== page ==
Immy is currently loving the picture book, The Tiger Who Came to Tea by Judith Kerr. First published in 1968, it is a story I remember from my own childhood, as I do other picture book classics which Immy enjoys; titles like Titch and Rosie’s Walk have quickly become firm favourites when we’ve borrowed them from the library.
And while I admit that ‘The Tiger Who Came to Tea’ includes what many would consider outdated values and features old fashioned lifestyle ideals – our groceries are certainly not delivered by a boy on a bike and our milk is not delivered in glass bottles – it is a fun, imaginary story which I currently read at least three times a day!
That being said, we read just as many new, modern titles with more politically correct ideals (and mix them up with a good dose of regular non-fiction as well) as we do fairy tales and stories from previous generations. I honestly think Immy is exposed to a broad range of age appropriate literature, and who am I to dictate which stories she should (or will) enjoy the most?
When I came across this article over the weekend, a piece from the UK Guardian describing changes the publishers are making to ten of the wonderful Famous Five novels by classic children’s author, Enid Blyton, to remove “old-fashioned language and dated expressions,” I was completely confounded. These books were written in the 1940’s, I read them in the late 1970’s and I certainly don’t remember being greatly concerned that the author used expressions such as “mercy me!” or “fellow,” and seriously, what is with the perceived need to change “it’s all very peculiar” to “it’s all very strange”?
Are we giving our children enough credit, especially when it comes to their capacity for reading comprehension, their (developing) ability to recognise fantasy as separate to reality, and their capacity to learn about the past, as distinct from today, and indeed, from the future?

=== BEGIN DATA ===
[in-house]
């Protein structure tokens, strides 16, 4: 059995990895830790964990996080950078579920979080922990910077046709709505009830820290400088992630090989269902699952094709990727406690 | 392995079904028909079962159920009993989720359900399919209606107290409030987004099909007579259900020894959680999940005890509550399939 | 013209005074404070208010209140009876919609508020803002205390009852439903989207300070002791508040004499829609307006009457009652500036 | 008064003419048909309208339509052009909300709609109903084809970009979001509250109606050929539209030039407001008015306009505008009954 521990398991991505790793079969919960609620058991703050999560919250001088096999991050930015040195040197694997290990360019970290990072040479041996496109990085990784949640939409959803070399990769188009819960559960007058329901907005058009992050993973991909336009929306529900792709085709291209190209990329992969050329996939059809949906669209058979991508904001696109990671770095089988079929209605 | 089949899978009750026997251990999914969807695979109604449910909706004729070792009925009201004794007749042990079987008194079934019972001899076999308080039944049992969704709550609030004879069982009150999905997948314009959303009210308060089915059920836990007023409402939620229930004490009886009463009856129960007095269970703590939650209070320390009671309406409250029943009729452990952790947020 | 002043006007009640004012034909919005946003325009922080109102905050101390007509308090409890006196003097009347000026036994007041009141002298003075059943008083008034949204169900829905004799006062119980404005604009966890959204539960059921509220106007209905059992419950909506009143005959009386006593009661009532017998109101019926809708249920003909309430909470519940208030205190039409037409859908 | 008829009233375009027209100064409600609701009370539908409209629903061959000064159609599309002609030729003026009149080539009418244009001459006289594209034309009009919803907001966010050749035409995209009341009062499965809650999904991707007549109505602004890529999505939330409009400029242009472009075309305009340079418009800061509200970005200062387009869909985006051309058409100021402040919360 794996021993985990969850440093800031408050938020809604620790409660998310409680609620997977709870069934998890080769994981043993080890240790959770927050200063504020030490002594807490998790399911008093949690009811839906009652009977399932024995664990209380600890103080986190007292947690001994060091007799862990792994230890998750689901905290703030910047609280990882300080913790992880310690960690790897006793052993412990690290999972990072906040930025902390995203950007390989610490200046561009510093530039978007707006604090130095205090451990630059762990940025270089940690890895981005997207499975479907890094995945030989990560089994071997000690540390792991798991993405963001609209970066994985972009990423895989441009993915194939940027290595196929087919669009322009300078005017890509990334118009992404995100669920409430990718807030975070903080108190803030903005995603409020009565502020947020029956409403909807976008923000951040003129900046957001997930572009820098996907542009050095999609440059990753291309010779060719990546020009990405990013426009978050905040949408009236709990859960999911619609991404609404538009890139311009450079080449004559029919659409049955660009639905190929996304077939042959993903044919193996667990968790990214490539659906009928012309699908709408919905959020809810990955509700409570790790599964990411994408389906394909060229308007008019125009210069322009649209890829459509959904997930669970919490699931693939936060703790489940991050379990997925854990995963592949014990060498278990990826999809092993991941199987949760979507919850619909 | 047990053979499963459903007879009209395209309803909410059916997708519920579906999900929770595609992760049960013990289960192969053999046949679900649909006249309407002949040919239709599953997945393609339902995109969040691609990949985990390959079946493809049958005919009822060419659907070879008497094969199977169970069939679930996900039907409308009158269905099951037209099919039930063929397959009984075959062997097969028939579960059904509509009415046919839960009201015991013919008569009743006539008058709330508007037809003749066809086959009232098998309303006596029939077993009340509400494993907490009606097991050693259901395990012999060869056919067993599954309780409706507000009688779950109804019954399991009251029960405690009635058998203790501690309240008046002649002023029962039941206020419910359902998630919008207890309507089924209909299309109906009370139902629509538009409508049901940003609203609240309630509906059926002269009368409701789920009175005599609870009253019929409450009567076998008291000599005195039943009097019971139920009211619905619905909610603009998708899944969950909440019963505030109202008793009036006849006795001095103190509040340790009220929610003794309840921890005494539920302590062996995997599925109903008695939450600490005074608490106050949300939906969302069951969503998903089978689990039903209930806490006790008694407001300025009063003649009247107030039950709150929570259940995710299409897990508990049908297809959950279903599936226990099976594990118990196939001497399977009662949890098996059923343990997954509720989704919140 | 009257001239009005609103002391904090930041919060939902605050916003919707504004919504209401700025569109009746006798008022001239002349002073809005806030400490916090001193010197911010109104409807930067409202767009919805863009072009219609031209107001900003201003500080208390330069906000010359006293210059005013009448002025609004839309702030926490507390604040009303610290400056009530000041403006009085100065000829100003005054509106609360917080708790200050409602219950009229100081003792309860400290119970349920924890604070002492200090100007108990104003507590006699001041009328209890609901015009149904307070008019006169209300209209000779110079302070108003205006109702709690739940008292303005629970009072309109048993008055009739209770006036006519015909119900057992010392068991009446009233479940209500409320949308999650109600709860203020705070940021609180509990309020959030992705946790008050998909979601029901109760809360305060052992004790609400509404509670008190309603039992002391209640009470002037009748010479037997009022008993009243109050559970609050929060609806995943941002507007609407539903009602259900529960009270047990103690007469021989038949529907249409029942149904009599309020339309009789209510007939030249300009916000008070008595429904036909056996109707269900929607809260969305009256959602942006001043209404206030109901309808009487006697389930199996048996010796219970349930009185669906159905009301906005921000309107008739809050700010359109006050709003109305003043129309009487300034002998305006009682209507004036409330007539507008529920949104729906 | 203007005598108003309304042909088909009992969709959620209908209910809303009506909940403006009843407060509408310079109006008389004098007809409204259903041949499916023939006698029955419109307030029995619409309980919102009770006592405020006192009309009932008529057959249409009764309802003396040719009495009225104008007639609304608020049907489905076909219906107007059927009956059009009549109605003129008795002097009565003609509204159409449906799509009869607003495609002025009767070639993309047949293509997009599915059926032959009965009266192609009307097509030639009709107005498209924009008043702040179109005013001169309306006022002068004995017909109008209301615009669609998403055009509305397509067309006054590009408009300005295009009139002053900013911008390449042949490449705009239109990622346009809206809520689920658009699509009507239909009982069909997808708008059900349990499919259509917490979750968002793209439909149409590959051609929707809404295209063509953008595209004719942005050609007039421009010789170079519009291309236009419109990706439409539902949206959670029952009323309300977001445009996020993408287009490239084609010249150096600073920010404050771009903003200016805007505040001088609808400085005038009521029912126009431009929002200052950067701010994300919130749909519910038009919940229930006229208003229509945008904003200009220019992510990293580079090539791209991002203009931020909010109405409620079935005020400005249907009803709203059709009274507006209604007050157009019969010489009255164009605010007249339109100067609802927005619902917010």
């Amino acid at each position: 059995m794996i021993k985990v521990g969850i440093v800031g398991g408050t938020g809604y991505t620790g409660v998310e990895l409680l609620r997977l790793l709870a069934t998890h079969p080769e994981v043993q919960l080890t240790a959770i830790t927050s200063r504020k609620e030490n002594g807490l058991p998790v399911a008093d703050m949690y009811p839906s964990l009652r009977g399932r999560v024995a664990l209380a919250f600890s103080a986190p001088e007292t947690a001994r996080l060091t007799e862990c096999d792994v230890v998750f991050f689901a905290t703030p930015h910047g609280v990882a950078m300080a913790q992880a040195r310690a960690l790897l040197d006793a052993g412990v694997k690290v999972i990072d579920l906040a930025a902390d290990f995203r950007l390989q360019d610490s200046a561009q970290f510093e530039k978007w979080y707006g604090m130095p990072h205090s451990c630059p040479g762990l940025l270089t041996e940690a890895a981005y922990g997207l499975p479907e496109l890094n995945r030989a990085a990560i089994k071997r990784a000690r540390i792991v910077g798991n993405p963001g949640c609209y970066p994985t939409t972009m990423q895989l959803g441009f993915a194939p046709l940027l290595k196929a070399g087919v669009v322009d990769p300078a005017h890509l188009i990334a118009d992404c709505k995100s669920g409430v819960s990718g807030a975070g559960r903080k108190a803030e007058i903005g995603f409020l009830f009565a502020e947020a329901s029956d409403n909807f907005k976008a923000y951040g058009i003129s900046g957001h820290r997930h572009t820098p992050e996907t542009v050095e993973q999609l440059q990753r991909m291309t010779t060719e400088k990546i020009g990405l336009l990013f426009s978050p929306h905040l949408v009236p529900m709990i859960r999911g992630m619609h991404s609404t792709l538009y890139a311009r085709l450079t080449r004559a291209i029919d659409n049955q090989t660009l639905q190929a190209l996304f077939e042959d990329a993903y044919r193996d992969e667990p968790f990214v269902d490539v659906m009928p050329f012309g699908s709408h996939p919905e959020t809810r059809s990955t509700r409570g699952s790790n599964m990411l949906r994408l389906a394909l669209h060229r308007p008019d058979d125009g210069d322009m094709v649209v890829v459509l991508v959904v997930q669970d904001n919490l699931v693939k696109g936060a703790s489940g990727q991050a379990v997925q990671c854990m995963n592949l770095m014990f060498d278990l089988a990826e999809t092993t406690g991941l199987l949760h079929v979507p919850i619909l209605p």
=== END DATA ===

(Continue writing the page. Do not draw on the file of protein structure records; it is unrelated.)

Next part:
Should all children’s stories represent modern life? Is there no place for fantasy, or the enjoyment of ‘historical’ themes and the often rich, authentic language from a time gone by?
Obviously there is, when titles such as Lizzie Nonsense by Jan Ormerod, published in 2004, are shortlisted for a Children’s Book Council of Australia award. Another favourite picture book in our house, ‘Lizzie Nonsense’ shares the experience of pioneer Australian women and children left alone in the harsh Australian bush whilst male family members work away.
I think I agree most with the comments of Tony Summerfield, who runs the Enid Blyton Society, who states in the Guardian article that he is;
“Thoroughly against unnecessary changes just for the sake of it, from adults who underestimate the intelligence of children”. He added: “I am in approval of changing language which has perhaps become offensive or has different meanings, or any racist references.”
We really need to stop spoon feeding our children, teach them to be discerning in all areas of their life, and trust them to understand, or to ask questions when they do not. Let’s allow them to experience the richness of good children’s literature, whenever it was first published. As it is. After all, those stories which have survived the test of time, will surely never truly go out of fashion?
What classic picture book titles do you remember from your own childhood? Have you shared them with your own children?